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Prog Neurobiol. 2011 Jan;93(1):99-110. doi: 10.1016/j.pneurobio.2010.10.006. Epub 2010 Nov 5.

Hsp90 regulates tau pathology through co-chaperone complexes in Alzheimer's disease.

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  • 1Department of Neurology, Institute of Clinical Medicine, University of Eastern Finland, P.O. Box 1627, FIN-70211 Kuopio, Finland.


Alzheimer's disease is a tauopathy which involves the deposition of microtubule-associated tau proteins into neurofibrillary tangles. Post-translational modifications, in particular site-specific phosphorylations, affect the conformation of tau protein which is an intrinsically disordered protein. These structural changes significantly increase the affinity of tau protein for certain molecular chaperones. Hsp90 is a major cellular chaperone which assembles large complexes with a variety of co-chaperones. The main function of Hsp90 complexes is to maintain protein quality control and assist in protein degradation via proteasomal and autophagic-lysosomal pathways. Tau protein is a client protein for these Hsp90 complexes. If the tau protein is in an abnormal or modified form, then it can trigger the recruitment of CHIP protein, a co-chaperone with E3 activity, to the complex which induces the ubiquitination of tau protein and activates its downstream degradation processes. Large immunophilins, FKBP51 and FKBP52 are also co-chaperones of Hsp90-tau complexes. These proteins contain peptidylprolyl cis/trans isomerase activity which catalyzes phosphorylation-dependent rotation in pSer/Thr-Pro peptide bond. The proline switch in the tau conformation triggers dephosphorylation of Ser/Thr residues phosphorylated, e.g. by two well-known tau kinases Cdk5 and GSK-3β. Binding of PP5 protein phosphatase to Hsp90 complex, can also dephosphorylate tau protein. Subsequently, dephosphorylated tau protein can be shuttled back to the microtubules. It seems that high-affinity binding of abnormal tau to Hsp90 complexes may have some counteracting effects on the aggregation process, since Hsp90 inhibitors can ameliorate the aggregation process in several neurodegenerative diseases. We will review the role of Hsp90 chaperone network in the regulation of tau biology and pathology in Alzheimer's disease.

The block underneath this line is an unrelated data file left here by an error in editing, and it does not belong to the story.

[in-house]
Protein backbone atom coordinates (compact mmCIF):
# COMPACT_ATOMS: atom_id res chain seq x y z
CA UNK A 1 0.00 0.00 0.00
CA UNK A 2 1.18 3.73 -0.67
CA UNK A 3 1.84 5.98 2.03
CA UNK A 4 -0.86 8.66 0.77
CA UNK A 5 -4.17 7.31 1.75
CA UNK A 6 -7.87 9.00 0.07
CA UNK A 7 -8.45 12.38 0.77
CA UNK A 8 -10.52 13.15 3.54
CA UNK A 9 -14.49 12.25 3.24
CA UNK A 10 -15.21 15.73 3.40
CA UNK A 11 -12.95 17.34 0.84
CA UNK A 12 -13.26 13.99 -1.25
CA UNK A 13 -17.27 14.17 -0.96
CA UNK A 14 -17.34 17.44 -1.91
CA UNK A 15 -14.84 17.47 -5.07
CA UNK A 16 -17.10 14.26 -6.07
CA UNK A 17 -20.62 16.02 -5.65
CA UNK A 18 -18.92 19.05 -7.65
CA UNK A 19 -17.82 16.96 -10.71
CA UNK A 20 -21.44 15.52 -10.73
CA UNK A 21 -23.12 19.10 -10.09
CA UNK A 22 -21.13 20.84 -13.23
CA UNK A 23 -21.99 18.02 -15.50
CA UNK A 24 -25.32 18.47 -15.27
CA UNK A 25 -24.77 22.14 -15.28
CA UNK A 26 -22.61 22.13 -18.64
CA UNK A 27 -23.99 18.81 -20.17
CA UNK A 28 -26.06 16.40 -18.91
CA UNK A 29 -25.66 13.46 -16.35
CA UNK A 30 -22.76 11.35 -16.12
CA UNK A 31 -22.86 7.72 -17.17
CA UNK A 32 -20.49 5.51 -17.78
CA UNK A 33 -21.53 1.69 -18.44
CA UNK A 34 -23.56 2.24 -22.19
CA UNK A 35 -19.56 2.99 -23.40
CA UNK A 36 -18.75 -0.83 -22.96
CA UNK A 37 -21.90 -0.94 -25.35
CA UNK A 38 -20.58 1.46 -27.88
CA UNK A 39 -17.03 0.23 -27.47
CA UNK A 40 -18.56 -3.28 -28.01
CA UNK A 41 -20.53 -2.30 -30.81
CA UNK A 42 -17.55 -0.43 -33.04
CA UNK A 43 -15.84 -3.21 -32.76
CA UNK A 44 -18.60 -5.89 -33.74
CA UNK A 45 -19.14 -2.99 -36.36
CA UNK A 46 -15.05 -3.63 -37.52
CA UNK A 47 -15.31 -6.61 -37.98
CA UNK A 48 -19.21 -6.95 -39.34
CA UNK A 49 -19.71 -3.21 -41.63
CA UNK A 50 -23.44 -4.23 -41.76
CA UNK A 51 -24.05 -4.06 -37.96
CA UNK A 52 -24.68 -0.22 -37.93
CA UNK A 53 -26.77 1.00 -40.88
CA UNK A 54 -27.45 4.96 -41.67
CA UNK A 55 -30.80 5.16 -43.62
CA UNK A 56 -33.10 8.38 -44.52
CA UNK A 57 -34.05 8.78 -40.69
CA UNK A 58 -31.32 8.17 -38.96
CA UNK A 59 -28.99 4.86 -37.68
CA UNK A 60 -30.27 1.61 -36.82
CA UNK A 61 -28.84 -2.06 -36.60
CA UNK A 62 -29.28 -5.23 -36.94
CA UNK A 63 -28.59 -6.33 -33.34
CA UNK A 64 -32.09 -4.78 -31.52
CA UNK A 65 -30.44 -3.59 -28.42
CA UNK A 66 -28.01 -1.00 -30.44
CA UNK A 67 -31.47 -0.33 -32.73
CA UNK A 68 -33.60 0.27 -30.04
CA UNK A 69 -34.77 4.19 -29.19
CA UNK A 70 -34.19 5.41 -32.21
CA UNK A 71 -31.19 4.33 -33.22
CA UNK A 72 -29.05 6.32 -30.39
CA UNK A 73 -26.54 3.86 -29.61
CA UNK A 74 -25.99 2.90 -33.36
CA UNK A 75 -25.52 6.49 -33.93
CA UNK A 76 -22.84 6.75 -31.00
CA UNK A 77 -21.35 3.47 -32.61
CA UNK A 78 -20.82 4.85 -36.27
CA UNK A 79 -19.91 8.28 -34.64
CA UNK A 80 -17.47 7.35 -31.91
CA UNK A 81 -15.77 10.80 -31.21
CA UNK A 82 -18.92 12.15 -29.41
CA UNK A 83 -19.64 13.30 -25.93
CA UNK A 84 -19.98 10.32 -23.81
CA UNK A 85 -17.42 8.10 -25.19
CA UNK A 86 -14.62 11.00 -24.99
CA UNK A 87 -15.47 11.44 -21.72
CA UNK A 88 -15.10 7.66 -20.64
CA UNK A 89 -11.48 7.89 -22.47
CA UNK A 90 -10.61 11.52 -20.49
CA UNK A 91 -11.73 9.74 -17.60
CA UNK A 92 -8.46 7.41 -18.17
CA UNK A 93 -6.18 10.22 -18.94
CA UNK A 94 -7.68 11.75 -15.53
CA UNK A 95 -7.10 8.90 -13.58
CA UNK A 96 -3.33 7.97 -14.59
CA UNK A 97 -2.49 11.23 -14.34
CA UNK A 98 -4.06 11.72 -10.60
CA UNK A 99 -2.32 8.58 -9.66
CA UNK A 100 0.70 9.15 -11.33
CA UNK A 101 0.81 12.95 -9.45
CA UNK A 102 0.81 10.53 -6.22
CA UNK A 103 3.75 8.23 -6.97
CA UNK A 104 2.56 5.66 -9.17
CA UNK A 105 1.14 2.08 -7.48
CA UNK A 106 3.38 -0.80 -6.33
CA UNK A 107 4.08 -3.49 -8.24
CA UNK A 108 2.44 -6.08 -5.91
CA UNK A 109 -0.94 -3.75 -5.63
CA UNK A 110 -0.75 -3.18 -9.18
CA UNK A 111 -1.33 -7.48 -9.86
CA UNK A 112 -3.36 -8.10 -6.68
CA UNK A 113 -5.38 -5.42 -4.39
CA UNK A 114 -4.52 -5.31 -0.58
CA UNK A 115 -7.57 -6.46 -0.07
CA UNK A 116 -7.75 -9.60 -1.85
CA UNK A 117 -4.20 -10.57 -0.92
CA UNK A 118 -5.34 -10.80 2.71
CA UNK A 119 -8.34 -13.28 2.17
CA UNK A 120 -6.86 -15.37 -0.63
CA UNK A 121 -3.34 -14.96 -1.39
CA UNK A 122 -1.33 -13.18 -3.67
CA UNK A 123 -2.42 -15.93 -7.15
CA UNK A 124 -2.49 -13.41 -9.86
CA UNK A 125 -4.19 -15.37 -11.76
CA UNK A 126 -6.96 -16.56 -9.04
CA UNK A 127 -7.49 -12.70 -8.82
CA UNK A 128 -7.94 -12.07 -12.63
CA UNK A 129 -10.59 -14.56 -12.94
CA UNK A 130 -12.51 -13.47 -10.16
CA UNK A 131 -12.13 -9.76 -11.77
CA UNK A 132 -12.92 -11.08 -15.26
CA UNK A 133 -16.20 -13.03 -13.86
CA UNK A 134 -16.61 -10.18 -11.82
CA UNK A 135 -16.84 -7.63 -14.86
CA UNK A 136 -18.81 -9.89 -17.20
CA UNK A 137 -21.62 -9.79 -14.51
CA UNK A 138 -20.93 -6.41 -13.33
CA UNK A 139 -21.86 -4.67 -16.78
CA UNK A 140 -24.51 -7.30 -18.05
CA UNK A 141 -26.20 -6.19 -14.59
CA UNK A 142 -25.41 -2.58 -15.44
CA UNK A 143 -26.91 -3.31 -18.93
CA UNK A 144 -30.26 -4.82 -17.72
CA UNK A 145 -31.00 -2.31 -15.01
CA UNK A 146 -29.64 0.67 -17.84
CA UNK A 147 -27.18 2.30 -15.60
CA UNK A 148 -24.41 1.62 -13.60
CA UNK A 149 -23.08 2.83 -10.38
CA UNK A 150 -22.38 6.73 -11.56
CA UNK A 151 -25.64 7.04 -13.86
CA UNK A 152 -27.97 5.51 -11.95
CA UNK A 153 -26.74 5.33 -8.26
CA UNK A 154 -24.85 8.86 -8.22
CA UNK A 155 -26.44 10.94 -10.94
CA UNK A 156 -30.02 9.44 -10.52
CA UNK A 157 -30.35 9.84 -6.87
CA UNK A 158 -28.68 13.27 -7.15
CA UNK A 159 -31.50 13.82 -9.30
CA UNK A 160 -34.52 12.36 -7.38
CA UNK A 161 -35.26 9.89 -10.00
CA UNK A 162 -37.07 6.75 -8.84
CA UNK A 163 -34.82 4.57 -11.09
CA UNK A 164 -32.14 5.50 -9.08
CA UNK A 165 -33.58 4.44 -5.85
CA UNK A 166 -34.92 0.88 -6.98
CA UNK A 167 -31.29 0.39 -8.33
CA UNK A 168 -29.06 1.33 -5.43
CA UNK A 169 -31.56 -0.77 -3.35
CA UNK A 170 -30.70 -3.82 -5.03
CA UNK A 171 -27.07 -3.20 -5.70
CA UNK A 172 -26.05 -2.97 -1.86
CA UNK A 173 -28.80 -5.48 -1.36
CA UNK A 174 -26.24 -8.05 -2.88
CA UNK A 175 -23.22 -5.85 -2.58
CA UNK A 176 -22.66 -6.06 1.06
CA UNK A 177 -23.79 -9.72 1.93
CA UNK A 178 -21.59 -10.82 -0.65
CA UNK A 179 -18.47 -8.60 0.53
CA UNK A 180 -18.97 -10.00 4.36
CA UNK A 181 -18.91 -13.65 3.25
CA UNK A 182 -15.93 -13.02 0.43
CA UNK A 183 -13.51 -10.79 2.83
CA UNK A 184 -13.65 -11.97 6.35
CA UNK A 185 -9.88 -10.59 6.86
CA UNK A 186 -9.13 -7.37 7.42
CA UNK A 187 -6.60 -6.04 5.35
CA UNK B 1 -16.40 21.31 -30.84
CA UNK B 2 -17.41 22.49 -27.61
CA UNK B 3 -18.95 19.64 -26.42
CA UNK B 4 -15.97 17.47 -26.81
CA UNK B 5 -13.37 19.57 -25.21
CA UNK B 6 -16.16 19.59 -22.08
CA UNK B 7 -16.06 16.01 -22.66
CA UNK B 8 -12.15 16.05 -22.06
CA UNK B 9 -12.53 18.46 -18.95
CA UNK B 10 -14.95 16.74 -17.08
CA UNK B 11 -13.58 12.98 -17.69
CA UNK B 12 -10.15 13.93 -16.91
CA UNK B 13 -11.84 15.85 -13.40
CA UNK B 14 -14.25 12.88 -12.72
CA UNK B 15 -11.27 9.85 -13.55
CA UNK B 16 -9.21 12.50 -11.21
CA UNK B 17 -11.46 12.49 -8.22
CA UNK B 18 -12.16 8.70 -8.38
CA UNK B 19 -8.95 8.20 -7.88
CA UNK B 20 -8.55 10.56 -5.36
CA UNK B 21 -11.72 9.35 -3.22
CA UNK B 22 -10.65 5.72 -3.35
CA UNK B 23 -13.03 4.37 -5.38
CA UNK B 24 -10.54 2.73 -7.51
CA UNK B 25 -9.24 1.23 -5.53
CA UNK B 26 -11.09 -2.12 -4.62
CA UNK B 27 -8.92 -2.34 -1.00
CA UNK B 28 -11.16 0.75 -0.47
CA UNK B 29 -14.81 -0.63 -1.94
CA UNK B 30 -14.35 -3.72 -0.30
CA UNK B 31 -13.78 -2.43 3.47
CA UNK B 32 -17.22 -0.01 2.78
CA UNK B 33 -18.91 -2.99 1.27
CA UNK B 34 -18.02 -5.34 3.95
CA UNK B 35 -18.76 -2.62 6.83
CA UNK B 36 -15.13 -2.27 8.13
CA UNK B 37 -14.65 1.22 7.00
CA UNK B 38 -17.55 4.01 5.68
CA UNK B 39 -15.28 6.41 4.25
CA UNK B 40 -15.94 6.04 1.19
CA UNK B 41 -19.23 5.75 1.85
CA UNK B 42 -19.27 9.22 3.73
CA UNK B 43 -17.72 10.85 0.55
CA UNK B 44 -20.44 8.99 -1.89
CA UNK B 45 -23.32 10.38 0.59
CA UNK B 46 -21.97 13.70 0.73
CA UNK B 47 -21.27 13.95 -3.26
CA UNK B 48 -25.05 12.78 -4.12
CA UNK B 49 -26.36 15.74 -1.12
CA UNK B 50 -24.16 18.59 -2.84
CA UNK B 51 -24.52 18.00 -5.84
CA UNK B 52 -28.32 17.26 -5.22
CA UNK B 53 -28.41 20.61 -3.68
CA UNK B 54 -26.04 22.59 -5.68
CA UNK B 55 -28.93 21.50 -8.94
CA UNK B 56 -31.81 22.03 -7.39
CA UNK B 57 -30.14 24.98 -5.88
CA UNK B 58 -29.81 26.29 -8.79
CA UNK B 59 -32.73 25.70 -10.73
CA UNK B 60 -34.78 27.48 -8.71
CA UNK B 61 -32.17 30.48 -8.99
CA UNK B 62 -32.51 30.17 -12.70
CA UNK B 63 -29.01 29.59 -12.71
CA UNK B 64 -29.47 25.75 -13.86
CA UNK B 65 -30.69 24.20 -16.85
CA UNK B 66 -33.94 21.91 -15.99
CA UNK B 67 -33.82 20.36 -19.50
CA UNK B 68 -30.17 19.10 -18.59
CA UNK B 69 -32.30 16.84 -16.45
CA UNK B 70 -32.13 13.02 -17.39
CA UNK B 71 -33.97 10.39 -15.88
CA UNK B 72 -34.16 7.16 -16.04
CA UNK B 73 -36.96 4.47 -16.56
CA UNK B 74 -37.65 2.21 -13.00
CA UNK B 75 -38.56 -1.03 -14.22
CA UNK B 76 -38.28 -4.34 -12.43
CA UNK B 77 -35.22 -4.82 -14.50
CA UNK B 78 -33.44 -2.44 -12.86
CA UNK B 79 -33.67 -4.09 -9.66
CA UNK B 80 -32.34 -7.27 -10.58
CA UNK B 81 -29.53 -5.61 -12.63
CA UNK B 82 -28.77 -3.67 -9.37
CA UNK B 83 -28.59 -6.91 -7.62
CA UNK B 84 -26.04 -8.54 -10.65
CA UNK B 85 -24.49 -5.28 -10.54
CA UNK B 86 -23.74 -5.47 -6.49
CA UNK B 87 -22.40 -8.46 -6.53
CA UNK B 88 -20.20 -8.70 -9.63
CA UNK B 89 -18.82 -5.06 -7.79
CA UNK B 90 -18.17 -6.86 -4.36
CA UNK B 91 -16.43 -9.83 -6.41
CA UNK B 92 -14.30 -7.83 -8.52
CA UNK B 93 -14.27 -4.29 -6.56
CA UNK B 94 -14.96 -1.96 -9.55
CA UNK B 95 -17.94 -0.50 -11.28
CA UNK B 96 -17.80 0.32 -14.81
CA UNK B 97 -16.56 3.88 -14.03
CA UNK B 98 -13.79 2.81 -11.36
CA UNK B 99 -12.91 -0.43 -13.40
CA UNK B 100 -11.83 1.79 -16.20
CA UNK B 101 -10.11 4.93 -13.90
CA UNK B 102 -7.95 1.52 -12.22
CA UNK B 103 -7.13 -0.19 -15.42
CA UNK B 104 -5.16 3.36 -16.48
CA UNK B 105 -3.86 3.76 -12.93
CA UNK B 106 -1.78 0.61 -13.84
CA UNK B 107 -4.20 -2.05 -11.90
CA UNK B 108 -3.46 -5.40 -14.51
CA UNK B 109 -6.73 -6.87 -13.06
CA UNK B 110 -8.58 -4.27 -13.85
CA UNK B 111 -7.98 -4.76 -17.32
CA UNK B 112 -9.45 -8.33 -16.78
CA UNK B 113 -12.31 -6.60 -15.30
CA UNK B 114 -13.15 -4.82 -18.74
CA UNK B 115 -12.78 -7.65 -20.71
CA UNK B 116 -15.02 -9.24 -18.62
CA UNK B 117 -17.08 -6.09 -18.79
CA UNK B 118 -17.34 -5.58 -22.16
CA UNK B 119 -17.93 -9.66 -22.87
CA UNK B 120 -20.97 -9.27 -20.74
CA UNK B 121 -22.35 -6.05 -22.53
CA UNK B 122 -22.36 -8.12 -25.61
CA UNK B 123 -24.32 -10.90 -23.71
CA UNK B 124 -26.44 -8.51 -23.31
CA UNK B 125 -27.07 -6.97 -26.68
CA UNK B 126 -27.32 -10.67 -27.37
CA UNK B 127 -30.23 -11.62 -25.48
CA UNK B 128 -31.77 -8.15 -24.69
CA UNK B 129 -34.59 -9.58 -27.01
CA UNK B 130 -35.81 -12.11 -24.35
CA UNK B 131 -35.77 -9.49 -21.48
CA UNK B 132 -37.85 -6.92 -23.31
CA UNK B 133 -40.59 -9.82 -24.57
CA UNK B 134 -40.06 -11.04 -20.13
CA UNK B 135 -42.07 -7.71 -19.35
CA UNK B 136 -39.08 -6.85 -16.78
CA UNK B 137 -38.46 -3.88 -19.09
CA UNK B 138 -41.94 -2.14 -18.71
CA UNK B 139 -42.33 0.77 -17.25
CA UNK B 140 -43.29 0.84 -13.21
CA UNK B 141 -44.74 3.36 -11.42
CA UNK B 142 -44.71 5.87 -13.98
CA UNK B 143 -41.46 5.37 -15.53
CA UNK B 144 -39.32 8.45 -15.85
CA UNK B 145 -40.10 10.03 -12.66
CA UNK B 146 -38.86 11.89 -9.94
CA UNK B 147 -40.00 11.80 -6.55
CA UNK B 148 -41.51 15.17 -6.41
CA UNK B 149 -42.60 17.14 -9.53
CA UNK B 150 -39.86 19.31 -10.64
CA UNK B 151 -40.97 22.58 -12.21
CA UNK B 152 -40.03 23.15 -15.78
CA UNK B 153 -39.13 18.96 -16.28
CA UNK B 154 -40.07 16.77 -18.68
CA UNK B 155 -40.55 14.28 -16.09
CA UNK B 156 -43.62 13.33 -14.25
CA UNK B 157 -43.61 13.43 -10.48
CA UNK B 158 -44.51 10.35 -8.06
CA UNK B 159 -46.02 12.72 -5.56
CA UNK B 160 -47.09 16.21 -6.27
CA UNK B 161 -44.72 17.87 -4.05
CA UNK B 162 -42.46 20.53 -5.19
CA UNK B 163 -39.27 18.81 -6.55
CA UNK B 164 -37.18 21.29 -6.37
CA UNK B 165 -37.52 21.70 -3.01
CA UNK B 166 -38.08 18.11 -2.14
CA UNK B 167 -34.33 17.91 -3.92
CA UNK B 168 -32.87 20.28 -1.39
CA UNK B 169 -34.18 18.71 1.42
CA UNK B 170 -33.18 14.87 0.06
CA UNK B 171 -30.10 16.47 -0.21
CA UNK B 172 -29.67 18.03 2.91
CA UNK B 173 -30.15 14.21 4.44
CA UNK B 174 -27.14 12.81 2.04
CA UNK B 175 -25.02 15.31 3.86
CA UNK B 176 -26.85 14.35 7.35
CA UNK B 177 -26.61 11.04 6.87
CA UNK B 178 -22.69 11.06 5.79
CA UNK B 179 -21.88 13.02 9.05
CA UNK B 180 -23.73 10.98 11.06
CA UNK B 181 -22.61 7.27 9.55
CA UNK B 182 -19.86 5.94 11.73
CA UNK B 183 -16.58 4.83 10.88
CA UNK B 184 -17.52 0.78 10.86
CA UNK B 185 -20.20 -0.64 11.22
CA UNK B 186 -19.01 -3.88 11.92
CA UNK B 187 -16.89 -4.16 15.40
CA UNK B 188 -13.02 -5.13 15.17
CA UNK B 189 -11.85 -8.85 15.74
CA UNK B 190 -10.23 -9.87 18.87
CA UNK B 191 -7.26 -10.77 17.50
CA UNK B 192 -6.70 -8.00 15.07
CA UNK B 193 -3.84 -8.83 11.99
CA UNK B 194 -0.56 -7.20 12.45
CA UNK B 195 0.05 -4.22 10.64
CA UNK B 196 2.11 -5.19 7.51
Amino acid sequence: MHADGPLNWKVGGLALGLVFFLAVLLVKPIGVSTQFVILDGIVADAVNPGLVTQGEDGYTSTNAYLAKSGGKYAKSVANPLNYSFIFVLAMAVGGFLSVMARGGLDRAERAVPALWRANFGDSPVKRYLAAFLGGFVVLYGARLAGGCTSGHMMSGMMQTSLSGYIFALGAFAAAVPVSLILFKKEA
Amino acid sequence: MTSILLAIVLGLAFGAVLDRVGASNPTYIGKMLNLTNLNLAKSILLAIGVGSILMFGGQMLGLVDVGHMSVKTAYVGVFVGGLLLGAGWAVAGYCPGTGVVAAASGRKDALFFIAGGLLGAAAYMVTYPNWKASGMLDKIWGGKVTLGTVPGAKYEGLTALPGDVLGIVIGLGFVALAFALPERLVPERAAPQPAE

Copyright © 2010 Elsevier Ltd. All rights reserved.

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